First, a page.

One of the zanier features of American politics is the Senate’s filibuster rule. Long ago, the Senate, by a simple majority vote, ruled that a supermajority is required to get any business done, with the result that often nothing gets done at all.
On the positive side, however, the threat of a filibuster has given the Senate a reputation for being more deliberate in its actions than the House of Representatives. It has often saved the country from legislation being ramrodded through the way it frequently is in the House.
In 2013, the Democrat-controlled Senate voted, 52 to 48, to waive the supermajority rule for the confirmation of federal judges, though not for the Supreme Court. At that time, Senate Minority Leader Mitch McConnell threatened, “I say to my friends on the other side of the aisle, you’ll regret this. And you may regret it a lot sooner than you think.” (New York Times, 11/22/13)
Now that the Republicans are back in power, it is therefore just a matter of time until they reciprocate and eliminate the filibuster altogether, beginning perhaps with the confirmation of Judge Neil Gorsuch. This so-called “Nuclear Option” will push the Republican agenda through, but regrettably it will also abase the Senate to the same low level as the House.
However, there is a third option between the filibuster and immediately passing unread bills with a simple majority, that allows the Senate to mull over contentious bills and appointments without blocking its business entirely. Under this “Mullibuster” option, any bill or confirmation that failed to pass by a 3/5 margin would be subject to tabling for a period of say 2 weeks, at which time it would come back for a new vote. If at that time the bill was exactly the same, it would require only a simple majority to pass. But if it has been amended in the meantime, the revision would be subject to the same Mullibuster rule.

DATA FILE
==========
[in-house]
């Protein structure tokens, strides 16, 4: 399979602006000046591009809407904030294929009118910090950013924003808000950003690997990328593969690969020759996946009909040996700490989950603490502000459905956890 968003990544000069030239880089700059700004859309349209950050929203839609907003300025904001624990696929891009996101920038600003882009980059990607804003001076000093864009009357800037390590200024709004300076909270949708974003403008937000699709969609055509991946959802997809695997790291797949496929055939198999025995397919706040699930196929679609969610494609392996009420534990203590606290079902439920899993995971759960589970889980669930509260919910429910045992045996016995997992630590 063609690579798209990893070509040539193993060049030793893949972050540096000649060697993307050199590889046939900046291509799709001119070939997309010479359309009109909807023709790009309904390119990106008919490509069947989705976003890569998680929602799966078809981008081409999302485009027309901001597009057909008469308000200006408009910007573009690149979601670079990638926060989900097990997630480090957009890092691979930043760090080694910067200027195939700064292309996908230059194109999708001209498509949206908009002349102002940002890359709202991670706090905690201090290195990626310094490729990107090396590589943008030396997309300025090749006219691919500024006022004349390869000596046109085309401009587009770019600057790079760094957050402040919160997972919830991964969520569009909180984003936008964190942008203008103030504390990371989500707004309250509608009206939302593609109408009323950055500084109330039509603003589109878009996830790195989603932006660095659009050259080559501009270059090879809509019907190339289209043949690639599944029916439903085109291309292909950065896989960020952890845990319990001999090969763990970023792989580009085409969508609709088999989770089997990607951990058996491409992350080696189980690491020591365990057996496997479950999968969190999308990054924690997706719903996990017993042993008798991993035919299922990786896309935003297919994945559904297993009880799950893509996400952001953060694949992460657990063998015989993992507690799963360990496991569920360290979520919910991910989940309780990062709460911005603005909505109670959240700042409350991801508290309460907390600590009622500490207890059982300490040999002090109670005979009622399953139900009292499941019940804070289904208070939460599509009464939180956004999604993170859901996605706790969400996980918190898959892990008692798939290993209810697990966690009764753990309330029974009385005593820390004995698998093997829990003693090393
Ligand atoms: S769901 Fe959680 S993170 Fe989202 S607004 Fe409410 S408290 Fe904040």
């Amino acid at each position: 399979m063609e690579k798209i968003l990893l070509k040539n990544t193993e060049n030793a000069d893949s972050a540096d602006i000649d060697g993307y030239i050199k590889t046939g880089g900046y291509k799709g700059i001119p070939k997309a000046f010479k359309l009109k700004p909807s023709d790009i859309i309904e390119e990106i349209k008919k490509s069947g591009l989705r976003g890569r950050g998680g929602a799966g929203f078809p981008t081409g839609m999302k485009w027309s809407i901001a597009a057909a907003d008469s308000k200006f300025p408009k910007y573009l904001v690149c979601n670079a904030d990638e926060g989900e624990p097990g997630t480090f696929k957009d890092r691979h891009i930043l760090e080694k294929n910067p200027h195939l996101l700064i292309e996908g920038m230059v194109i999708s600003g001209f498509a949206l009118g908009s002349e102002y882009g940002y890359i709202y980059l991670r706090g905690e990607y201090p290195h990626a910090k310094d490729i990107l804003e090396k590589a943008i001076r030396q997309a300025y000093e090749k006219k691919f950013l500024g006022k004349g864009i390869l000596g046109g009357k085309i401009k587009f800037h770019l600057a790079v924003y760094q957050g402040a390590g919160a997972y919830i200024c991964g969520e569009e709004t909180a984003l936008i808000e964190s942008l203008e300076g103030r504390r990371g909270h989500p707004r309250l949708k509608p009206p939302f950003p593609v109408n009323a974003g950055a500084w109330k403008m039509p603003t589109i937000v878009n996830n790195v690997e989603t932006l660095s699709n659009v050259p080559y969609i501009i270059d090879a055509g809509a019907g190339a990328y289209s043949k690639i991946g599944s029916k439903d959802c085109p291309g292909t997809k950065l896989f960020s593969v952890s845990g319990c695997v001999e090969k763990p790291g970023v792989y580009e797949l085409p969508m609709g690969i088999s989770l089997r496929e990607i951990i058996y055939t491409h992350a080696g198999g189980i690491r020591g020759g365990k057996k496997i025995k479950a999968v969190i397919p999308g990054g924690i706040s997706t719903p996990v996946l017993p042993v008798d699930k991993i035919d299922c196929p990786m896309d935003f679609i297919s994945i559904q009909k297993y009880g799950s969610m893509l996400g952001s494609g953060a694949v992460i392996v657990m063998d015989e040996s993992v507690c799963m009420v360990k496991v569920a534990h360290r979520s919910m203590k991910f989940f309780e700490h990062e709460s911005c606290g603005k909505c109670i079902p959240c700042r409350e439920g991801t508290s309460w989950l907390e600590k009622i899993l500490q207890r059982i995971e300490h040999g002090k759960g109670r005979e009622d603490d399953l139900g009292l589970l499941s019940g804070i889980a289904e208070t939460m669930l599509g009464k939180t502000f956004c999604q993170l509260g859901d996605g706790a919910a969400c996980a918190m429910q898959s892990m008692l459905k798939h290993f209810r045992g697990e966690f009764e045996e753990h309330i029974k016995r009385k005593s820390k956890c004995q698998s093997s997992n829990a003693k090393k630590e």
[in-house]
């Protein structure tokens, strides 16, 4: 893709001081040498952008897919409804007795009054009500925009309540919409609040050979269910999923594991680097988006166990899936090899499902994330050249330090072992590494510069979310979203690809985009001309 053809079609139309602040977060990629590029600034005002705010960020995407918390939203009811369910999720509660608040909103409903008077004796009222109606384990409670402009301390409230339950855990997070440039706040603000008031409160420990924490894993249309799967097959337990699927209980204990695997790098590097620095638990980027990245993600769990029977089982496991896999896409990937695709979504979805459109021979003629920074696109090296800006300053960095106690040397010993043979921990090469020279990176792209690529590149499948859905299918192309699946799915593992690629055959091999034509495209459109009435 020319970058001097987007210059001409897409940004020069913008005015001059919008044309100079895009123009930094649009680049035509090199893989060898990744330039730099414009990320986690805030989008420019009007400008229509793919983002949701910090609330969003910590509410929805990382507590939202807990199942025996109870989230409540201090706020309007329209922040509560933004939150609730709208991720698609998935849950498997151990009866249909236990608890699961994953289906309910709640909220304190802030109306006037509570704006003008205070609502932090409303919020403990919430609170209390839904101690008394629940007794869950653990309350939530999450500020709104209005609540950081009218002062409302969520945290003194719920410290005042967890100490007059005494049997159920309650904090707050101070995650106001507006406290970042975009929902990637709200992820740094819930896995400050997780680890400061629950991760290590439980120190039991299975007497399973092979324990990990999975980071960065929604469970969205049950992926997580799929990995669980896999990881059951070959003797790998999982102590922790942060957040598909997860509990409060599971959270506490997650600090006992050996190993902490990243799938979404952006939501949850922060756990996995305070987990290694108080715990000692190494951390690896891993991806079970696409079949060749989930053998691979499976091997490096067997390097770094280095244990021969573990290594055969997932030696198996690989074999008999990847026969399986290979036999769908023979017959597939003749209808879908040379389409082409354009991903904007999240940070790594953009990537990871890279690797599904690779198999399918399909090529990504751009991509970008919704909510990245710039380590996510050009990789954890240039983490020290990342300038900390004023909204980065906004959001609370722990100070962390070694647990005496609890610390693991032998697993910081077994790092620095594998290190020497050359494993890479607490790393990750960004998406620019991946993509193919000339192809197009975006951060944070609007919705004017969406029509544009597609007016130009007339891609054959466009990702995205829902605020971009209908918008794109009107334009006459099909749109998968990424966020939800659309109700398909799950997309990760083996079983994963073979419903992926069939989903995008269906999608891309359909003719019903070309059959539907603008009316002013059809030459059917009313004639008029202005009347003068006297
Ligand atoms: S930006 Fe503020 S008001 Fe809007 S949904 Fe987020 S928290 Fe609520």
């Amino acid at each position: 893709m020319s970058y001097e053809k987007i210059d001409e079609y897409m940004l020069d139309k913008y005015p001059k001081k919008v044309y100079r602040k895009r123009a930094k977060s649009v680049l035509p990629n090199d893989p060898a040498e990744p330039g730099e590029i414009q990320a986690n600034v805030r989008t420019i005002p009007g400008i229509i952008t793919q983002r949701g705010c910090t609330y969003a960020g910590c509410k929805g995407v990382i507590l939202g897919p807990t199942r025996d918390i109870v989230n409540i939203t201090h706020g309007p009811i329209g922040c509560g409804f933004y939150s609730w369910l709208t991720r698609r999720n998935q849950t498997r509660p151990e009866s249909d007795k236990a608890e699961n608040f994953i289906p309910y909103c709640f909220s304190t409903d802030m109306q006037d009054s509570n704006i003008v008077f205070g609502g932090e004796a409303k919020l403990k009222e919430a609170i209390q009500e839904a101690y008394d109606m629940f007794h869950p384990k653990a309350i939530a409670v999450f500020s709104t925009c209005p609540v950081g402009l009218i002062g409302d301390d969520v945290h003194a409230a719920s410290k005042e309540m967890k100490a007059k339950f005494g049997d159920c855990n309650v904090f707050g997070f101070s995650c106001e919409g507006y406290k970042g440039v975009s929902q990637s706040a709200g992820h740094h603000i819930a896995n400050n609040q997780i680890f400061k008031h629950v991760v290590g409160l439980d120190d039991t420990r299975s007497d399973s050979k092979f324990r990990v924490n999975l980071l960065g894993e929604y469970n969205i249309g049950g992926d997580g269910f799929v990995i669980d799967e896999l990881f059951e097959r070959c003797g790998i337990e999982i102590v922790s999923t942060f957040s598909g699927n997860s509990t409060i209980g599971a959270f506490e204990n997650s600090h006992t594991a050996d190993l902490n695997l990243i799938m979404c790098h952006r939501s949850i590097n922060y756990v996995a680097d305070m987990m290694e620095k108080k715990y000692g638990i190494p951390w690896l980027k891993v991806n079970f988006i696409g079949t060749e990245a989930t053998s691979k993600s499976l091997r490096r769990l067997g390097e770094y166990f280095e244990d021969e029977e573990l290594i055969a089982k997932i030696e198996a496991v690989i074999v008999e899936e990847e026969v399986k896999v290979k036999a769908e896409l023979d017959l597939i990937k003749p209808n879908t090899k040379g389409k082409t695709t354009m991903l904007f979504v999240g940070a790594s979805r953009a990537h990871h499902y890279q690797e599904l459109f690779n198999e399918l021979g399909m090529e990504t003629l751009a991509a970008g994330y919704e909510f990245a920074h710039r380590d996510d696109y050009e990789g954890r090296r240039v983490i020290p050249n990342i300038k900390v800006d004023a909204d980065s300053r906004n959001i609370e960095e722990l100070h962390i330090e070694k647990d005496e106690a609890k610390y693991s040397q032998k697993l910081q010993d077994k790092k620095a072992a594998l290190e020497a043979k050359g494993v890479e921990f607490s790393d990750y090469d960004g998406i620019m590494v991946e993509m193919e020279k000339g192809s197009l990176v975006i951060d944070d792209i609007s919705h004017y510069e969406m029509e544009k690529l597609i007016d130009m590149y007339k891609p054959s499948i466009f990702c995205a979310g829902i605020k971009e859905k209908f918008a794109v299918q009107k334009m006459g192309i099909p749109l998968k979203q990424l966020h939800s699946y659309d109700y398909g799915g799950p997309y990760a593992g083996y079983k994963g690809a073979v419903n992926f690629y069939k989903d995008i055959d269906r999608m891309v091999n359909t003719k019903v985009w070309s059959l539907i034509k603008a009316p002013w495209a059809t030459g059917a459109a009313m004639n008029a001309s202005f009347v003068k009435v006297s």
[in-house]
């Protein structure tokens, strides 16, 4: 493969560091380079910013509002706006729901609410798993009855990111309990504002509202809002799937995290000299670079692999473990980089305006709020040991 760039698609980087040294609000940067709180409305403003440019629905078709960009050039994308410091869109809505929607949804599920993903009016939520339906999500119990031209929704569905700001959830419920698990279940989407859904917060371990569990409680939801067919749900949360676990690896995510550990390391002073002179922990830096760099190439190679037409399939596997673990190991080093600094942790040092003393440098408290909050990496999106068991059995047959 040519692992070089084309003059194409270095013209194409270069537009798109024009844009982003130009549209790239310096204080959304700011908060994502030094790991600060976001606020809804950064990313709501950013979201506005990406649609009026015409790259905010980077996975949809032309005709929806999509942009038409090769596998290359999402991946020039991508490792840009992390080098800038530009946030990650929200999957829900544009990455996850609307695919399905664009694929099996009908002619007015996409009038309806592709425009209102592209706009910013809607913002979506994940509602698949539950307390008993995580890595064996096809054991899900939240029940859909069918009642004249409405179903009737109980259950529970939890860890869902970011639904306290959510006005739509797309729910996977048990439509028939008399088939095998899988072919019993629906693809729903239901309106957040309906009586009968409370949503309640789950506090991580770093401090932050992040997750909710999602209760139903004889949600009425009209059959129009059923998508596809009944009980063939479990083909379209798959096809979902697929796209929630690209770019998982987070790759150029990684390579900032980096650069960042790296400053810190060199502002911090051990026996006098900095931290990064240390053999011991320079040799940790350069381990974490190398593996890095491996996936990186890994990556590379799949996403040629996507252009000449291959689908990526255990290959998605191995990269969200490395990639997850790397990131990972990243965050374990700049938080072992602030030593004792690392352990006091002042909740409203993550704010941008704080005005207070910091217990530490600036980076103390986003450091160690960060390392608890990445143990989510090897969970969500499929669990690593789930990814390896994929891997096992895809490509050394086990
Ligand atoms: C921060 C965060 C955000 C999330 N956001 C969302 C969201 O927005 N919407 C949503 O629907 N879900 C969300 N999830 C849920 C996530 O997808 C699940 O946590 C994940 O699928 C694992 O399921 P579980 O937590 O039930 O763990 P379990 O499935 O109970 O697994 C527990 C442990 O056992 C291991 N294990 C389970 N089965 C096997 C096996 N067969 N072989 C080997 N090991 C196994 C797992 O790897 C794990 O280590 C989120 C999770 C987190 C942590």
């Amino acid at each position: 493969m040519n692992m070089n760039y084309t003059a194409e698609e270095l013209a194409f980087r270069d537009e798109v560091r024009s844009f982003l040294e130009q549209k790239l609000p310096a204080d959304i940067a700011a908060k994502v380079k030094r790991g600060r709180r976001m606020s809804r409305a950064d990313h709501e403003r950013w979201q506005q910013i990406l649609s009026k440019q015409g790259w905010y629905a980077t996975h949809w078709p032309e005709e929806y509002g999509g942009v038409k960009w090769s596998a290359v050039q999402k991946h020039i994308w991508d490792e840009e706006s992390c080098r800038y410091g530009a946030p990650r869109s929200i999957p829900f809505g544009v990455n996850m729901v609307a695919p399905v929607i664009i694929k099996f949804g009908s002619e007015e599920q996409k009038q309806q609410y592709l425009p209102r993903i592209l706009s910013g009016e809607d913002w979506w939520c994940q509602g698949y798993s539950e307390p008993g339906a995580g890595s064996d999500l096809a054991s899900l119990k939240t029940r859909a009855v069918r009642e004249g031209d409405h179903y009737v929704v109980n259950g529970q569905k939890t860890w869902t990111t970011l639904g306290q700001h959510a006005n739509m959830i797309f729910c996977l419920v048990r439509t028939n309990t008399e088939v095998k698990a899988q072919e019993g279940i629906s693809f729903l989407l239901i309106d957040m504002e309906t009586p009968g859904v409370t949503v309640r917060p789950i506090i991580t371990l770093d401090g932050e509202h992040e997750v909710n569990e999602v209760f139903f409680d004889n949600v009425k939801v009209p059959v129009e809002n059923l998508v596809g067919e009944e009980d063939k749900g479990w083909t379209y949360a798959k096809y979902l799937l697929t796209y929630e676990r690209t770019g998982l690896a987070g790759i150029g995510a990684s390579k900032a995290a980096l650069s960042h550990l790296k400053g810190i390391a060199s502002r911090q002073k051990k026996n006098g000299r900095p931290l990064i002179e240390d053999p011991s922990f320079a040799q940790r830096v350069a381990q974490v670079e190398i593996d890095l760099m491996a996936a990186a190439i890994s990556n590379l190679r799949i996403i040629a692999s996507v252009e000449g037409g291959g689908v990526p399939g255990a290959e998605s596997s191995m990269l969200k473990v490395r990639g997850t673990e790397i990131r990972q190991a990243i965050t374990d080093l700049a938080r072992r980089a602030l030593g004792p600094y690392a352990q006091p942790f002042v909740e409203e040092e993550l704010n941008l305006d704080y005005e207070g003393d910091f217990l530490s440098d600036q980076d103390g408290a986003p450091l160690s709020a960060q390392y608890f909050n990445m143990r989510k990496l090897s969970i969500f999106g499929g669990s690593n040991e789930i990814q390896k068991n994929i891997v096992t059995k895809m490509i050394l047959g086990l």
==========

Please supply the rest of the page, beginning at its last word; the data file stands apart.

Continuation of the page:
The two week delay would give Senators, their staffs, and the blogospheric public time to actually read the bill, to scrutinize it for flaws, and to rally support or opposition back home. Perhaps the Senate would make the Mullibuster automatic for all measures that failed to gain 3/5 support, or perhaps it would require the formal request of one or more of the dissenting Senators.
If the Senate does adopt the Mullibuster, the House might even be shamed into adopting a similar rule...
See also my Feb. 1 post, “Term Limits for Supreme Court Justices?”
In a March 20 post entitled The Filibuster: A Primer on the Cato Institute’s blog Cato at Liberty, Robert A. Levy argues that the filibuster rule should be retained, and even written into the Constitution, “especially for votes on significant expenditures and tax increases—and also for confirmation of federal judges, who have lifetime tenure on the bench. Unless and until we establish judicial term limits, it’s little enough to insist that lifetime appointees be approved by 60 senators.”
Levy, an attorney who is Chairman of the Board of Directors of the Cato Institute, clarifies that while it would be straightforward to change Senate rules by a simple majority at the beginning of a session, current Senate rules allow mid-session rule changes themselves to be filibustered, with a 2/3 threshold for cloture. The true “nuclear option,” invoked by Democrats in 2013, “is a point-of-order, upheld by the presiding officer, declaring that the 67-vote requirement is unconstitutional.”
In an earlier post on this blog, I’ve concurred with Levy that there should be term limits on judicial appointments, but I think this is a separate issue from the filibuster.
In another earlier post on this blog, I’ve argued for an “Improved Balanced Budget Amendment” that would restrain deficits by requiring a supermajority vote in both houses to raise a constitutional limit on the national debt, with an “Anti-Chicken Mechanism” that would require the President to impound whatever expenditures are necessary to stay within that limit. However, I would not require a supermajority vote on individual appropriation bills.
Levy suggests no middle ground between retaining the filibuster as is and abolishing it altogether. He concedes that the latter now appears to be inevitable.